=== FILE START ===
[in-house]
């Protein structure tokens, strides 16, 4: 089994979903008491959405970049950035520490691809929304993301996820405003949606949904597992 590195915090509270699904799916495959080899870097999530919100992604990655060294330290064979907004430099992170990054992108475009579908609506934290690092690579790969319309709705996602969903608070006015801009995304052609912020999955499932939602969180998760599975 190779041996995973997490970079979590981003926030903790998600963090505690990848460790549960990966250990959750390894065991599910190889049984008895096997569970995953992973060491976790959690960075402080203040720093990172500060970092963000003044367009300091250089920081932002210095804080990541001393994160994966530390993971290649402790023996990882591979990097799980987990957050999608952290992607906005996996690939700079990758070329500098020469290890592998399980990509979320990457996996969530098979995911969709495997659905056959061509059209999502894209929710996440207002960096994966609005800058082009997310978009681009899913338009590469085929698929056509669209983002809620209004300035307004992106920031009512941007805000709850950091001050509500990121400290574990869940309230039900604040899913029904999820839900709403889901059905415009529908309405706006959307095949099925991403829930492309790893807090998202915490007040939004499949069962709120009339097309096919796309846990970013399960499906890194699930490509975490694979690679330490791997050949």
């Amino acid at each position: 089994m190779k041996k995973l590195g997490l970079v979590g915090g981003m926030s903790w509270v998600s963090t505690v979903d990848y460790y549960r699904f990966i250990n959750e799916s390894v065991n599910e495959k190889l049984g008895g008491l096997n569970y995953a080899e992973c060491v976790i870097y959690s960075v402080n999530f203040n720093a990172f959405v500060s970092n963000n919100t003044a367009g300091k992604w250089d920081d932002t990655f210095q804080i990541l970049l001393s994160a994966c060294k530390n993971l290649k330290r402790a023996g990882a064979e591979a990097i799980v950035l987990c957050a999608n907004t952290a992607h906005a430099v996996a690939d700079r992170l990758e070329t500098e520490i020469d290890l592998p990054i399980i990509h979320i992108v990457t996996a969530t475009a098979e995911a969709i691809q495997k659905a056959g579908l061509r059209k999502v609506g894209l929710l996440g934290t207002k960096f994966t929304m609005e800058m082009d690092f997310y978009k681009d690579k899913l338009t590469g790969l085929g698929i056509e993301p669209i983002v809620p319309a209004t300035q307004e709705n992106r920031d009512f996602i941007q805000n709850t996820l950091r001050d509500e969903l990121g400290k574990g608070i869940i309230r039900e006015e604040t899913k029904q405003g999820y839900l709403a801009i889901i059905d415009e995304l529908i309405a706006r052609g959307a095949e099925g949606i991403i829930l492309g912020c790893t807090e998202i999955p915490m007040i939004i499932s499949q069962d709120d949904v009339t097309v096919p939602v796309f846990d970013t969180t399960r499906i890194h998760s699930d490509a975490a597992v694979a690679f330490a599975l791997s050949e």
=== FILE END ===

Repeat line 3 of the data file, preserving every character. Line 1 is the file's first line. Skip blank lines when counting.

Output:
């Amino acid at each position: 089994m190779k041996k995973l590195g997490l970079v979590g915090g981003m926030s903790w509270v998600s963090t505690v979903d990848y460790y549960r699904f990966i250990n959750e799916s390894v065991n599910e495959k190889l049984g008895g008491l096997n569970y995953a080899e992973c060491v976790i870097y959690s960075v402080n999530f203040n720093a990172f959405v500060s970092n963000n919100t003044a367009g300091k992604w250089d920081d932002t990655f210095q804080i990541l970049l001393s994160a994966c060294k530390n993971l290649k330290r402790a023996g990882a064979e591979a990097i799980v950035l987990c957050a999608n907004t952290a992607h906005a430099v996996a690939d700079r992170l990758e070329t500098e520490i020469d290890l592998p990054i399980i990509h979320i992108v990457t996996a969530t475009a098979e995911a969709i691809q495997k659905a056959g579908l061509r059209k999502v609506g894209l929710l996440g934290t207002k960096f994966t929304m609005e800058m082009d690092f997310y978009k681009d690579k899913l338009t590469g790969l085929g698929i056509e993301p669209i983002v809620p319309a209004t300035q307004e709705n992106r920031d009512f996602i941007q805000n709850t996820l950091r001050d509500e969903l990121g400290k574990g608070i869940i309230r039900e006015e604040t899913k029904q405003g999820y839900l709403a801009i889901i059905d415009e995304l529908i309405a706006r052609g959307a095949e099925g949606i991403i829930l492309g912020c790893t807090e998202i999955p915490m007040i939004i499932s499949q069962d709120d949904v009339t097309v096919p939602v796309f846990d970013t969180t399960r499906i890194h998760s699930d490509a975490a597992v694979a690679f330490a599975l791997s050949e």